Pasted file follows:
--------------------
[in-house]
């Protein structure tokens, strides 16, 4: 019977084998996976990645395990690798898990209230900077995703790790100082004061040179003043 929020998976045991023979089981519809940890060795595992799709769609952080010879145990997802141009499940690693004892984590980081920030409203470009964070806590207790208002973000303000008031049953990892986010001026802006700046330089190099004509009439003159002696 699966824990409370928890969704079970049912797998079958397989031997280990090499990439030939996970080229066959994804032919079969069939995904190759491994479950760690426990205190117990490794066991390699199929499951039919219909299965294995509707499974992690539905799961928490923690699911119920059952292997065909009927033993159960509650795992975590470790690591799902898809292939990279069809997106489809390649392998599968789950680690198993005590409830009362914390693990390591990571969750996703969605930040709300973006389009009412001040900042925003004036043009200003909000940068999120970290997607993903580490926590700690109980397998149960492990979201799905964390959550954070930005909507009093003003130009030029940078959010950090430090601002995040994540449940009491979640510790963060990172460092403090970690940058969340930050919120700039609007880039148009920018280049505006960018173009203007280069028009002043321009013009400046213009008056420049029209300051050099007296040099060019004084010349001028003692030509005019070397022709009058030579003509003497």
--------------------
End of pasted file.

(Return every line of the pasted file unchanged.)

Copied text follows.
[in-house]
């Protein structure tokens, strides 16, 4: 019977084998996976990645395990690798898990209230900077995703790790100082004061040179003043 929020998976045991023979089981519809940890060795595992799709769609952080010879145990997802141009499940690693004892984590980081920030409203470009964070806590207790208002973000303000008031049953990892986010001026802006700046330089190099004509009439003159002696 699966824990409370928890969704079970049912797998079958397989031997280990090499990439030939996970080229066959994804032919079969069939995904190759491994479950760690426990205190117990490794066991390699199929499951039919219909299965294995509707499974992690539905799961928490923690699911119920059952292997065909009927033993159960509650795992975590470790690591799902898809292939990279069809997106489809390649392998599968789950680690198993005590409830009362914390693990390591990571969750996703969605930040709300973006389009009412001040900042925003004036043009200003909000940068999120970290997607993903580490926590700690109980397998149960492990979201799905964390959550954070930005909507009093003003130009030029940078959010950090430090601002995040994540449940009491979640510790963060990172460092403090970690940058969340930050919120700039609007880039148009920018280049505006960018173009203007280069028009002043321009013009400046213009008056420049029209300051050099007296040099060019004084010349001028003692030509005019070397022709009058030579003509003497």